Categorized | Editorials

A Brand New Approach Needed

Hundreds of people accused of committing some of the most heinous crimes against their fellow-Bahamians are somewhere ‘out-there’ on bail.

They are waiting – we presume – for the word that their matter has found itself on the agenda of someone’s desk and has been labeled ‘For Action’.

Evidently, some of these matters may never ever reach even this stage; this because record-keeping has been so bad and so terrifyingly delinquent.

Sadder still is the very real possibility that some public servants have been corrupted; they have taken bribes and other inducements and have become complicit in law-breaking.

The time is now for those in political control of this nation’s affairs to be up and doing with finding viable solutions to this and other crises now facing the Bahamian people.

For as long as we can remember, there has never been a time when the Bahamian people have had so many problems as they do in this dread period of World Economic Recession.

With unemployment high and possibly rising; with the state itself having to face a massive fiscal crisis and also with civil society in turmoil and conniptions due to an ongoing onslaught from thugs, deviants and others such – with little hope for immediate relief some among us are despairing.

There is also a sense that we are getting that suggests that there is no real desire on the part of this nation’s elite classes – especially those with deep vested interests in the maintenance of the status quo – to break with ideas and policy level prescriptions that have demonstrably failed.

And so, we all wake to find that our school systems are broken and that in the meantime, the promise remains that things will remain the same with them.

We also wake to find that our criminal justice system is broken and rise to find that, there is talk and more talk about who did what to get us in this mess. So, things remain essentially as they have always been.

Saddest of all, the way we worship, the way we serve remain such that very many of us routinely ignore the stranger in our gates and we also routinely fail to love our neighbour as we so exuberantly love ourselves.

Today the question also arises that asks and ponders whether or how this nation of ours will survive in a time when things seem to be trending in a direction where crisis piled upon crisis seems to be endemic.

It is therefore against this stark background we take a look at some of those things we can and should do, moving forward.

From where we sit, we do believe that any such change agenda should include local level governance for New Providence, land reform and a speeded up agenda aimed at the empowerment and animation of any and all projects aimed at deepening Bahamian ownership and investment not only in the Bahamas; but in places as diverse as Jamaica and Haiti.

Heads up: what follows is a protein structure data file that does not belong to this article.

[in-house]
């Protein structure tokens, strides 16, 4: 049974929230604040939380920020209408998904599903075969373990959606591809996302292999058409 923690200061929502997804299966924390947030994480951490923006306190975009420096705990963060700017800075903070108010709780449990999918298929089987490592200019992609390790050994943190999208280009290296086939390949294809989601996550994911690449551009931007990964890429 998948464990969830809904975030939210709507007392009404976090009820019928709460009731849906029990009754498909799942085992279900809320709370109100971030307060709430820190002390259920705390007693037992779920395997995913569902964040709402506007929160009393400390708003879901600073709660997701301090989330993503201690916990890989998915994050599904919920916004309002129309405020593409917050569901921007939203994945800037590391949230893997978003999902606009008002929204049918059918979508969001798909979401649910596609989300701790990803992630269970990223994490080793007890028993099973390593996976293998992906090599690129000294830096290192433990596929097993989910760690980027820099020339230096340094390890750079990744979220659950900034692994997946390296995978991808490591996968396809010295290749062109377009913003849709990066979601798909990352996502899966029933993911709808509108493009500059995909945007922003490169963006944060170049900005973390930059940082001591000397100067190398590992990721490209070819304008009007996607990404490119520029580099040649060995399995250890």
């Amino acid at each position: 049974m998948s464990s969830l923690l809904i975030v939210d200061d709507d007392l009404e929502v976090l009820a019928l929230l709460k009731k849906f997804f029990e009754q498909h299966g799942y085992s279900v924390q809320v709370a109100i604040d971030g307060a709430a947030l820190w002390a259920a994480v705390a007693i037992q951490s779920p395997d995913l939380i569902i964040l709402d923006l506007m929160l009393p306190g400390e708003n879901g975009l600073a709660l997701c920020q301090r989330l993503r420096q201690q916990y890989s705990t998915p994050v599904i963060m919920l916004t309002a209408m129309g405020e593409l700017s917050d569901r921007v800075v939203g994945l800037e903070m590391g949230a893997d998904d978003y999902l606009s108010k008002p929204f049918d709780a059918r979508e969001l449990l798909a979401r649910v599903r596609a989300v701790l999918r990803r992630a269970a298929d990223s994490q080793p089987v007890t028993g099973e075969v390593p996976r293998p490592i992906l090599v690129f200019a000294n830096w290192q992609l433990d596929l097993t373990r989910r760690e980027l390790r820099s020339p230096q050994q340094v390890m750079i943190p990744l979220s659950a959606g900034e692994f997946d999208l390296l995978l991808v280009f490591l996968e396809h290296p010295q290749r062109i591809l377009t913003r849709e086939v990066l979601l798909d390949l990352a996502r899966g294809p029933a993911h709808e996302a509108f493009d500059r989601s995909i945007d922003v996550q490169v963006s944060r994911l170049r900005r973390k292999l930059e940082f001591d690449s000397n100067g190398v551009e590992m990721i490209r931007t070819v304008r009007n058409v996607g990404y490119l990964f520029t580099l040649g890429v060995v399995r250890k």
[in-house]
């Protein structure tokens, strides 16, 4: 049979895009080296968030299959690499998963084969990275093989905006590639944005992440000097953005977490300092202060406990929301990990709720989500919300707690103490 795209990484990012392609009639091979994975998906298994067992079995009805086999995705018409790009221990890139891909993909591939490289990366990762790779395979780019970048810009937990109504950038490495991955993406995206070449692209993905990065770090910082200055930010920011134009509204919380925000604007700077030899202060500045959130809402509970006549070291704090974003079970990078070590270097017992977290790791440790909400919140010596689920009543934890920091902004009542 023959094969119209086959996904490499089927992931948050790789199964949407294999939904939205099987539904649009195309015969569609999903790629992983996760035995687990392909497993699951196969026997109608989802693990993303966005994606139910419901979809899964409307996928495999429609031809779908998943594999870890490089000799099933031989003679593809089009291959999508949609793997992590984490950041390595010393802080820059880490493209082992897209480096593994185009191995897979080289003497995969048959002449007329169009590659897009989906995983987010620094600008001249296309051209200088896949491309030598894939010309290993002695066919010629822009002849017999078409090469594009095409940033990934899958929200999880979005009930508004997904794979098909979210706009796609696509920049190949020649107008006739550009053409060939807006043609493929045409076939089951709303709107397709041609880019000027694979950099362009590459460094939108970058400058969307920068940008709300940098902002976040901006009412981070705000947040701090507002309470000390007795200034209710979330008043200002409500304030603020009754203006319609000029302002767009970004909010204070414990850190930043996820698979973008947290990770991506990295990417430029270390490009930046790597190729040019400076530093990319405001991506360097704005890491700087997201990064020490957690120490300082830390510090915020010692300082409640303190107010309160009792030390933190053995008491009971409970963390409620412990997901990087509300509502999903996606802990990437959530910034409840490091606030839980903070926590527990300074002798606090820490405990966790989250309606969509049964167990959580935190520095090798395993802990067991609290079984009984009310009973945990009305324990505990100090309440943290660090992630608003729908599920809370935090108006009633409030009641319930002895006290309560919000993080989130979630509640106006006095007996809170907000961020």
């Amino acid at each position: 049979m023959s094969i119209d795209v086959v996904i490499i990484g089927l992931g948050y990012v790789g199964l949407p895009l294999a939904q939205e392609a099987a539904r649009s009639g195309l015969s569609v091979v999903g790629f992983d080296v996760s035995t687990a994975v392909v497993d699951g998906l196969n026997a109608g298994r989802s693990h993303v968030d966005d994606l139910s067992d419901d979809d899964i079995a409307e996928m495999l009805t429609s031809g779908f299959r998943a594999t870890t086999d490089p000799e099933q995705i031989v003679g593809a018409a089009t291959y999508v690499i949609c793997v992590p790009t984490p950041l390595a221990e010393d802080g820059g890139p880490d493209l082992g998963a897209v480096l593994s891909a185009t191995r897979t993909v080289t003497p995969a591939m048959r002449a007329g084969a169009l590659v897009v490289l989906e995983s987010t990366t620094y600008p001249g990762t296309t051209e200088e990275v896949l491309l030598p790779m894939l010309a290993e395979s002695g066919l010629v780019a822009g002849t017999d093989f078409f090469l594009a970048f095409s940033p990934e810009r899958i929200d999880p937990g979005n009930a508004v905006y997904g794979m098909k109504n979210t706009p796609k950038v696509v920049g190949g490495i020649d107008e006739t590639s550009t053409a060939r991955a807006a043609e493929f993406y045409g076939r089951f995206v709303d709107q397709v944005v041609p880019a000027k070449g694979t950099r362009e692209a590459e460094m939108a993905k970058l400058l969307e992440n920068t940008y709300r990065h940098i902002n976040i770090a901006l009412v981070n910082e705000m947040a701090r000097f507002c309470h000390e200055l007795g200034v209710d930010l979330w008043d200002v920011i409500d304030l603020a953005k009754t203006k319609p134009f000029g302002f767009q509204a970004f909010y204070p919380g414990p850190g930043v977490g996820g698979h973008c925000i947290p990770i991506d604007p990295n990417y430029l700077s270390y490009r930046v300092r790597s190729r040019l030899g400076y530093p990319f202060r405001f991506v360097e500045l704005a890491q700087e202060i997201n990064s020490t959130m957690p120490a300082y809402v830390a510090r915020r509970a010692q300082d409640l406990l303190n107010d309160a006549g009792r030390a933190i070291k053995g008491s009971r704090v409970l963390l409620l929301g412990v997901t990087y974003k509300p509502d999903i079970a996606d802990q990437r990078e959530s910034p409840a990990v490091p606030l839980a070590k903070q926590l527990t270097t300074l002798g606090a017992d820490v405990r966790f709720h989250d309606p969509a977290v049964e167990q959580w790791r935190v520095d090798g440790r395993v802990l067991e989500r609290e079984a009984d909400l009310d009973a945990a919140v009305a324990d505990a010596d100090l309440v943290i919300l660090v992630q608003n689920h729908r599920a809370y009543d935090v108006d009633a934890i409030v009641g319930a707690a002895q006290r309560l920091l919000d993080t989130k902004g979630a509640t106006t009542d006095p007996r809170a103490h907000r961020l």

Such an agenda for change could and should involve putting in place policies aimed at increasing not only food production in our country, but also a policy aimed at resolving our country’s persistent dilemma regarding so-called undocumented migrants living and working in the Bahamas.

Even as we wish out aloud for leadership that would help realize these ideas, we do so cognizant of the fact that crime and the fear it spawns – if allowed to run unabated – can upend even the best as they try to do their best.

There remains that other pesky reality – the national debt.

Thanks to the burgeoning national debt, there is today no gainsaying the fact that generations of Bahamians – with some not yet born – will find themselves struggling like nobody’s business to pay it off.

Clearly, this nation is in need of new policies and a brand new direction.

Business as usual just will not do.

Were things otherwise, those who now govern might have been minded to meander along as most of their predecessors did with such finesse and aplomb in decades past.

Today the fact of the matter is that we all have to get used to the idea that things are going to be tough for quite a while yet.

It therefore also follows that those men and women who now run things in today’s Bahamas may very well wish that things were otherwise; and they could patch a little here; do a little there and otherwise hope for the best.

They have no such choice.

This is that one time that comes around in life when radical remedies must be considered. Things that must be done should be done quickly – and done well.

Written by Jones Bahamas

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